On a mile-long assembly line in Ft. Worth, Texas, Lockheed Martin is putting together a jet fighter that no one can match. The F-35 Joint Strike Fighter will be stealthier, smarter, more capable, and more flexible than any aircraft ever built.
It better be. It's costing American taxpayers close to $1 billion. A month.
"It is a flying computer," said Steve O'Bryan, vice president of the F-35's integration and business development at Lockheed Martin. "Where technology goes, where software goes, the F-35 will be flexible with it."
That's important for an aircraft which the U.S. military and its allies are counting on to be the backbone of air defenses for the next half-century.
For example, the F-35 currently isn't configured to control another aircraft, such as an unmanned plane that may fly in formation with it, since no UAV—unmanned aerial vehicle—has yet been created that can keep pace with the F-35. That will probably change over the next quarter century, and, conceivably, the software could be easily added.
"The future would bring you an F-35 operating UAVs," said O'Bryan.
A lot is riding on the Joint Strike Fighter's success. A hundred jets have been built so far, and they are being tested by the military. The first combat-ready airplane is slated to be delivered next year. Eventually there will be more than 2,400 flying for the U.S. military, with allies buying hundreds more.
However, the non-partisan Government Accountability Office found that issues remain with some of the jet's software, a problem that could again delay the rollout of an aircraft that has already dealt with an array of problems and seen its original price tag double. Developing, buying, and maintaining the F-35 program over the next half century will cost about $1 trillion, with a "T."
Still, the military remains committed to the plane. "They're still working on the software," said Lt. Col. Matt Renbarger, who is test-flying the aircraft at Eglin Air Force Base in Florida.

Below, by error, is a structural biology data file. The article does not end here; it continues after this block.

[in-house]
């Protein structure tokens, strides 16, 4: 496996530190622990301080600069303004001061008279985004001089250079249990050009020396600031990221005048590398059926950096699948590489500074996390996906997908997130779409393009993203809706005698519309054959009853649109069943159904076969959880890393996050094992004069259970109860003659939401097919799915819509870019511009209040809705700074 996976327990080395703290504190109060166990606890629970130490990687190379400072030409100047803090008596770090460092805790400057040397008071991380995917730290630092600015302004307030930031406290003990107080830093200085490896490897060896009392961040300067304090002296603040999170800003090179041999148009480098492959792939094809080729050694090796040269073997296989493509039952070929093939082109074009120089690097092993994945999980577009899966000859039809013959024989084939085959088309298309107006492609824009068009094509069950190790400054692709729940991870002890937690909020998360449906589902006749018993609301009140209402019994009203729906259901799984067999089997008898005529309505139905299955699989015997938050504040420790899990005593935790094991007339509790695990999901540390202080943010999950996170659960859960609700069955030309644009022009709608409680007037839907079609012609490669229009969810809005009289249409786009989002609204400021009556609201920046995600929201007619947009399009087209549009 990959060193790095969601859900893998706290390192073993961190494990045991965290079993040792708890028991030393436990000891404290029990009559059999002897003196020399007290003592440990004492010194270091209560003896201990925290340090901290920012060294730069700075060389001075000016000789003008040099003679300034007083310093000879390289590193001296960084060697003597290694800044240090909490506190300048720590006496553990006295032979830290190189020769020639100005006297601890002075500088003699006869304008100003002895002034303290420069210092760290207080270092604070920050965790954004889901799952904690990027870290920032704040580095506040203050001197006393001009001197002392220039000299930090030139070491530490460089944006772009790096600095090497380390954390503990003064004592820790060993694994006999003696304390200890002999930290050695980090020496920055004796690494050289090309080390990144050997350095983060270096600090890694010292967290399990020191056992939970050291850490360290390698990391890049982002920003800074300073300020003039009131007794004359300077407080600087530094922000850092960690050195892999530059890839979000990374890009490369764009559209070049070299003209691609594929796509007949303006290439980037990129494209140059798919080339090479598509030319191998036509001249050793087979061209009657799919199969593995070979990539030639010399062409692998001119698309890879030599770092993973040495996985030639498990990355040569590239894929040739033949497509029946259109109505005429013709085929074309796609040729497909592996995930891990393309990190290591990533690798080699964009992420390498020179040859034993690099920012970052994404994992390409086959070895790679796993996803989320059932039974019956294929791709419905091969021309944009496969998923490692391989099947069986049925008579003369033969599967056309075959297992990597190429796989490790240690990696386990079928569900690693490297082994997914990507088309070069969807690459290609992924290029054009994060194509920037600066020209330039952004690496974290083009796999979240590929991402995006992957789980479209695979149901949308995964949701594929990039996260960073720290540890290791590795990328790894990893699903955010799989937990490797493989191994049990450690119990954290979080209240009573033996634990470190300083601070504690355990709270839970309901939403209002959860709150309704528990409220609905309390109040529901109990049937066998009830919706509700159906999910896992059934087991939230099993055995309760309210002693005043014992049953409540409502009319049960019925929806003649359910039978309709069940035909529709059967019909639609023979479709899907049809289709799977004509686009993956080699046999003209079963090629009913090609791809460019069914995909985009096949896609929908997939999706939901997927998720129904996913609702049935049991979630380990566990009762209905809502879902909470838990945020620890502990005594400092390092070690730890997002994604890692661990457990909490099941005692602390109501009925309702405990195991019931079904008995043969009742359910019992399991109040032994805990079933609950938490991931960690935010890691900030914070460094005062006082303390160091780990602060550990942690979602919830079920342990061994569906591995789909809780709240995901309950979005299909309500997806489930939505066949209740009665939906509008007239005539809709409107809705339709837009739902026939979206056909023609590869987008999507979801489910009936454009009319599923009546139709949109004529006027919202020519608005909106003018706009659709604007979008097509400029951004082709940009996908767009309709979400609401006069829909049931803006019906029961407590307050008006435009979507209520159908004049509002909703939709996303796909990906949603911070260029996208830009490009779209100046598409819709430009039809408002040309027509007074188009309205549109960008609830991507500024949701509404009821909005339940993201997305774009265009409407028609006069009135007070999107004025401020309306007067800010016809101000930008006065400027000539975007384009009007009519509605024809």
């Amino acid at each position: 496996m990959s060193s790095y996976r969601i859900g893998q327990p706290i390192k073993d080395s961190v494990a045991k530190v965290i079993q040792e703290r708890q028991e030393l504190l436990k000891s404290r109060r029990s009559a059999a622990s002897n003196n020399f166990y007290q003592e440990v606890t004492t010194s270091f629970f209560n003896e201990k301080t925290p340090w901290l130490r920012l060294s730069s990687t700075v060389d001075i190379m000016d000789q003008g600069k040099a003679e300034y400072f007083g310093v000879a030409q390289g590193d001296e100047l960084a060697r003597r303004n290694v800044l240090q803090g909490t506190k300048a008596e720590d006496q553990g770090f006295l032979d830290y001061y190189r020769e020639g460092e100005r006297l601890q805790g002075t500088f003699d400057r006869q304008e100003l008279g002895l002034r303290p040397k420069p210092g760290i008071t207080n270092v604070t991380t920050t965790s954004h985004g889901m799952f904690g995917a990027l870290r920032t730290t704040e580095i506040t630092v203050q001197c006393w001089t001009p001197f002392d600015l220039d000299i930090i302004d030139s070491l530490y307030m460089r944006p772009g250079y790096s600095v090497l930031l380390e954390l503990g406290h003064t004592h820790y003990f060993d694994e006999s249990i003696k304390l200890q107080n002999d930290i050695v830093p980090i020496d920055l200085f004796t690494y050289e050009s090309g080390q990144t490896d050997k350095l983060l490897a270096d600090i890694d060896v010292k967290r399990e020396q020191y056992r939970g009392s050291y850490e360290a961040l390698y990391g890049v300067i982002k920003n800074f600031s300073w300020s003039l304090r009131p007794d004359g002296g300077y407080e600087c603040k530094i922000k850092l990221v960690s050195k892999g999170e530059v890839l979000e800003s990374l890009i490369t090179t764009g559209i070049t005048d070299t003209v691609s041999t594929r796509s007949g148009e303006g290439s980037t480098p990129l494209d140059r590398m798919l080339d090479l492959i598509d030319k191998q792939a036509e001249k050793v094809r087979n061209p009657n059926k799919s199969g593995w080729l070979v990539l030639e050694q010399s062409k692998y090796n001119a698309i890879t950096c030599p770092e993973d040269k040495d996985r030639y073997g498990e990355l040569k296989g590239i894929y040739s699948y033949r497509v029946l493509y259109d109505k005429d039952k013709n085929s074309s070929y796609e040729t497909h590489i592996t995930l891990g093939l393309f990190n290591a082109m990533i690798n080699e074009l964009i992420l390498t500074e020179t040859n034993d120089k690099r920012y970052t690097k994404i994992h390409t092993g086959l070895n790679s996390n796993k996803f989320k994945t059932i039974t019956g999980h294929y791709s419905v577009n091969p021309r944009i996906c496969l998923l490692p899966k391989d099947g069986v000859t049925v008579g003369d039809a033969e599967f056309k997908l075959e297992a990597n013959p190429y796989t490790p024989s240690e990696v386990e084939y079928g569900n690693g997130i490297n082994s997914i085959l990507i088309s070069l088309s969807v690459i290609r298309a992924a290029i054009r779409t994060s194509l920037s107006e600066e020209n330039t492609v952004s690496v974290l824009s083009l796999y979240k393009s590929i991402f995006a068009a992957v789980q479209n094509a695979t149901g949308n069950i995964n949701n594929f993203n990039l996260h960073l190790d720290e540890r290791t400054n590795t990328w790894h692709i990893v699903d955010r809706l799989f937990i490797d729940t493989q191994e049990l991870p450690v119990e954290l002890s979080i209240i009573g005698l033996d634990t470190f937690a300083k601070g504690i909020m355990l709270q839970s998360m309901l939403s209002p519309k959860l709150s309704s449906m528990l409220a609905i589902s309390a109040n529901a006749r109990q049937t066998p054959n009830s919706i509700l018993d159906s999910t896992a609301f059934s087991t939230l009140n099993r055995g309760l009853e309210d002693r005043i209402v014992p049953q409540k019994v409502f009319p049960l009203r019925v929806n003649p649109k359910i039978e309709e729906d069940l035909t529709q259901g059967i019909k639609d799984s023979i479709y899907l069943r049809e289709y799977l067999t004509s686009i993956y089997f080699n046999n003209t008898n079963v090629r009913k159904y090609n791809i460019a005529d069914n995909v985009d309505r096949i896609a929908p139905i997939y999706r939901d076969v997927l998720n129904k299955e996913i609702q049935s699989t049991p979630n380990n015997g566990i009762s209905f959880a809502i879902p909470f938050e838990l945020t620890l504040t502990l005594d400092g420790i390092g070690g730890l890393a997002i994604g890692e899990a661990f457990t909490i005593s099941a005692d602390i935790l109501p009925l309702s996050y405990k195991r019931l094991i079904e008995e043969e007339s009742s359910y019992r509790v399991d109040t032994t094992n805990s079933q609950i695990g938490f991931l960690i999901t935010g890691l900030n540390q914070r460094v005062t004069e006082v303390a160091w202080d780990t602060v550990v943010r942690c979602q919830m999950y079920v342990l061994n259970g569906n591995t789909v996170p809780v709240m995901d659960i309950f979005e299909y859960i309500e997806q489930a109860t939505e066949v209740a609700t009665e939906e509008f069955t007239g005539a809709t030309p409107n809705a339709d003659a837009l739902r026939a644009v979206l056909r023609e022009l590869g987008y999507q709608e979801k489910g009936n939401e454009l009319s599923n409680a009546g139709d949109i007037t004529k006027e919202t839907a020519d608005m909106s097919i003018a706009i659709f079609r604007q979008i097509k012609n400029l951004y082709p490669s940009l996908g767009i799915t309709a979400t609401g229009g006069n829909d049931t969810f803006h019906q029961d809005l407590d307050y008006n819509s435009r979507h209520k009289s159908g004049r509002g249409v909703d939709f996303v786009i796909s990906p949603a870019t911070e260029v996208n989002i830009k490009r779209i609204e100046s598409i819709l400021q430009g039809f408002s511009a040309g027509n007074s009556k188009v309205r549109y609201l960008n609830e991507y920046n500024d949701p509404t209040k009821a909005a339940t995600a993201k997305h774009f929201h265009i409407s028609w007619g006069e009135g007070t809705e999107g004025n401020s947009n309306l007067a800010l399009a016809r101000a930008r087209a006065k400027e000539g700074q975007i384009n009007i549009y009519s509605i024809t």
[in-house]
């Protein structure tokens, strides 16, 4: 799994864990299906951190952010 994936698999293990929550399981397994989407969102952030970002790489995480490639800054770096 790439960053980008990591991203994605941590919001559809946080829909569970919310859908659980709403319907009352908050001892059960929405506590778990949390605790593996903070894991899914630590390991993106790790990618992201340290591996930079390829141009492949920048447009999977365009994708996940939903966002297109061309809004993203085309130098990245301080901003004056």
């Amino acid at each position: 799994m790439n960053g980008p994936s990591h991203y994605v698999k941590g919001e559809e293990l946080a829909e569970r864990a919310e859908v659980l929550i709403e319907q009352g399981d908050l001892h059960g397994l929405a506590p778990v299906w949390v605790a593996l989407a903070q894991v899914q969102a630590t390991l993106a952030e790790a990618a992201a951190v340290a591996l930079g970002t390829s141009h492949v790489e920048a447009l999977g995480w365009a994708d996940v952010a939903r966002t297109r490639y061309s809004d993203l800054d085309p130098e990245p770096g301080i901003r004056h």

"Apple and IBM, when they build new computers, have to work through software things when they start things up—we're working through the same issues on our end, too, " he said. "I'm confident the entire team is going to be able to put together a very good airplane."
There are many firsts with the F-35. It will be the first fighter jet made of composite material. It consolidates a seemingly endless amount of information onto a couple of screens inside the cockpit...or onto the pilot's visor inside a custom-fitted helmet. In addition, external cameras around the jet can transmit pictures onto the visor so that when a pilot looks down, it will be as if he or she is looking right through the bottom of the plane.
"If the radar sees something, the electronic warfare system sees something, your wingman sees something in his airplane, all of that stuff gets poured in, and you look on your display, and you just have one picture of the battlespace," said former F-35 test pilot Art Tomassetti, who now helps manage the program at Lockheed.
That's a lot of information for one pilot to process, and as much as the aircraft of the future is changing, so are the skills needed in pilots.